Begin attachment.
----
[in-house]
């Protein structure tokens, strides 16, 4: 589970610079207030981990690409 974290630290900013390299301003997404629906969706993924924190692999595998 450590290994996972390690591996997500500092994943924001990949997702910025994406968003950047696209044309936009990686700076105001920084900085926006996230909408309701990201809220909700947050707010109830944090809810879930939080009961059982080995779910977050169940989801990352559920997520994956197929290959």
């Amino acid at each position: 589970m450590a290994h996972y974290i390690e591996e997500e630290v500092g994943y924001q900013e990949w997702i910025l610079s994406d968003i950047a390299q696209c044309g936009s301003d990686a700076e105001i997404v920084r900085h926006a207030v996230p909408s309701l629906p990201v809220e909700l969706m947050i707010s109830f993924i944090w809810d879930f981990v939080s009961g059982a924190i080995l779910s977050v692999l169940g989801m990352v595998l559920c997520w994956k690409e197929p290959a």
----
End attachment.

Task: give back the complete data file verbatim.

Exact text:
[in-house]
């Protein structure tokens, strides 16, 4: 589970610079207030981990690409 974290630290900013390299301003997404629906969706993924924190692999595998 450590290994996972390690591996997500500092994943924001990949997702910025994406968003950047696209044309936009990686700076105001920084900085926006996230909408309701990201809220909700947050707010109830944090809810879930939080009961059982080995779910977050169940989801990352559920997520994956197929290959």
């Amino acid at each position: 589970m450590a290994h996972y974290i390690e591996e997500e630290v500092g994943y924001q900013e990949w997702i910025l610079s994406d968003i950047a390299q696209c044309g936009s301003d990686a700076e105001i997404v920084r900085h926006a207030v996230p909408s309701l629906p990201v809220e909700l969706m947050i707010s109830f993924i944090w809810d879930f981990v939080s009961g059982a924190i080995l779910s977050v692999l169940g989801m990352v595998l559920c997520w994956k690409e197929p290959a």